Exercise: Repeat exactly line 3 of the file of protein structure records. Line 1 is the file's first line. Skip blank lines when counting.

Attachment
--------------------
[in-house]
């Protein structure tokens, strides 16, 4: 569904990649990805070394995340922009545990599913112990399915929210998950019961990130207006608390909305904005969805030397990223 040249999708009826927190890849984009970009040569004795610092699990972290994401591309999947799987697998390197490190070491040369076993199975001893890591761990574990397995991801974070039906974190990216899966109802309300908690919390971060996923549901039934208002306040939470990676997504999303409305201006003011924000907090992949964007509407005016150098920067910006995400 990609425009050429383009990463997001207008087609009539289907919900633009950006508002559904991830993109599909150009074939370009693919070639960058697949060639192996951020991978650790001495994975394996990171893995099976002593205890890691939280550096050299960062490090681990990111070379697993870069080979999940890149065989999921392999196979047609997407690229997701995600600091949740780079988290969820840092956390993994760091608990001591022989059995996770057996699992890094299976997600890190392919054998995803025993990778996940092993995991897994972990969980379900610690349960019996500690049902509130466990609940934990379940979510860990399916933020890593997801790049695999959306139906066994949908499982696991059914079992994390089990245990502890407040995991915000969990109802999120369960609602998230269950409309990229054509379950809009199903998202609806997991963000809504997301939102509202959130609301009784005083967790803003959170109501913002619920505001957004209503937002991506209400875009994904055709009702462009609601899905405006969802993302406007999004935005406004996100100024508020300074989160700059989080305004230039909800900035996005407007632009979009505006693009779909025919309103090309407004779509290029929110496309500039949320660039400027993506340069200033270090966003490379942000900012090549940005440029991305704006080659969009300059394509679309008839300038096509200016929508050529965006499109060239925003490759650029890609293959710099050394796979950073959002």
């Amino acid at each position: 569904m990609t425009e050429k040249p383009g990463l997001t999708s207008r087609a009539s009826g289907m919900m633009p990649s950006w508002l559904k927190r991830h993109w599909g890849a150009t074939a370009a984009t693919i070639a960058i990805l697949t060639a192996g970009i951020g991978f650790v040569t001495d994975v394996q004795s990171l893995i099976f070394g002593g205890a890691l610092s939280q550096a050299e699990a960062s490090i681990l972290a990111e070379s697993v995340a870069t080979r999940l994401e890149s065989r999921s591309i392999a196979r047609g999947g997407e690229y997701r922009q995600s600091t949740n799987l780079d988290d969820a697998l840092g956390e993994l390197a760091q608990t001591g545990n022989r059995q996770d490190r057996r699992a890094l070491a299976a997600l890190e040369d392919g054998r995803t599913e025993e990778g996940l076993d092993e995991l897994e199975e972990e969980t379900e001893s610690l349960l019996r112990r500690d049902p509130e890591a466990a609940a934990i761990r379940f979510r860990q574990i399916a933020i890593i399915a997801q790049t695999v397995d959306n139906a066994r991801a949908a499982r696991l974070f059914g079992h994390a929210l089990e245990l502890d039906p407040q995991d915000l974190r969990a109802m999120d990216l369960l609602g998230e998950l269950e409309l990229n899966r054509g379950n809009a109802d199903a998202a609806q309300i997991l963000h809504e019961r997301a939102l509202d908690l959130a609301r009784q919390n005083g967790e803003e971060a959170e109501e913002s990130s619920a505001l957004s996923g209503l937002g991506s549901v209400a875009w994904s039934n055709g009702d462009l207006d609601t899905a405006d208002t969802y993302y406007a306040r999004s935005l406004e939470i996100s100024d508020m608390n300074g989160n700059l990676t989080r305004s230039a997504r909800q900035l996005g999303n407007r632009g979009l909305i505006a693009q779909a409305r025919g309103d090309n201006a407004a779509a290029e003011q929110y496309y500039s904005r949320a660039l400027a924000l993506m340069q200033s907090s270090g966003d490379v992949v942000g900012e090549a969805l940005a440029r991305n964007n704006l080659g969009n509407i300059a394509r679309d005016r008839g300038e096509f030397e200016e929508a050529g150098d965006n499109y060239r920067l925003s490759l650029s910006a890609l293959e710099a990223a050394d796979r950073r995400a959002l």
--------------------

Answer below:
């Amino acid at each position: 569904m990609t425009e050429k040249p383009g990463l997001t999708s207008r087609a009539s009826g289907m919900m633009p990649s950006w508002l559904k927190r991830h993109w599909g890849a150009t074939a370009a984009t693919i070639a960058i990805l697949t060639a192996g970009i951020g991978f650790v040569t001495d994975v394996q004795s990171l893995i099976f070394g002593g205890a890691l610092s939280q550096a050299e699990a960062s490090i681990l972290a990111e070379s697993v995340a870069t080979r999940l994401e890149s065989r999921s591309i392999a196979r047609g999947g997407e690229y997701r922009q995600s600091t949740n799987l780079d988290d969820a697998l840092g956390e993994l390197a760091q608990t001591g545990n022989r059995q996770d490190r057996r699992a890094l070491a299976a997600l890190e040369d392919g054998r995803t599913e025993e990778g996940l076993d092993e995991l897994e199975e972990e969980t379900e001893s610690l349960l019996r112990r500690d049902p509130e890591a466990a609940a934990i761990r379940f979510r860990q574990i399916a933020i890593i399915a997801q790049t695999v397995d959306n139906a066994r991801a949908a499982r696991l974070f059914g079992h994390a929210l089990e245990l502890d039906p407040q995991d915000l974190r969990a109802m999120d990216l369960l609602g998230e998950l269950e409309l990229n899966r054509g379950n809009a109802d199903a998202a609806q309300i997991l963000h809504e019961r997301a939102l509202d908690l959130a609301r009784q919390n005083g967790e803003e971060a959170e109501e913002s990130s619920a505001l957004s996923g209503l937002g991506s549901v209400a875009w994904s039934n055709g009702d462009l207006d609601t899905a405006d208002t969802y993302y406007a306040r999004s935005l406004e939470i996100s100024d508020m608390n300074g989160n700059l990676t989080r305004s230039a997504r909800q900035l996005g999303n407007r632009g979009l909305i505006a693009q779909a409305r025919g309103d090309n201006a407004a779509a290029e003011q929110y496309y500039s904005r949320a660039l400027a924000l993506m340069q200033s907090s270090g966003d490379v992949v942000g900012e090549a969805l940005a440029r991305n964007n704006l080659g969009n509407i300059a394509r679309d005016r008839g300038e096509f030397e200016e929508a050529g150098d965006n499109y060239r920067l925003s490759l650029s910006a890609l293959e710099a990223a050394d796979r950073r995400a959002l």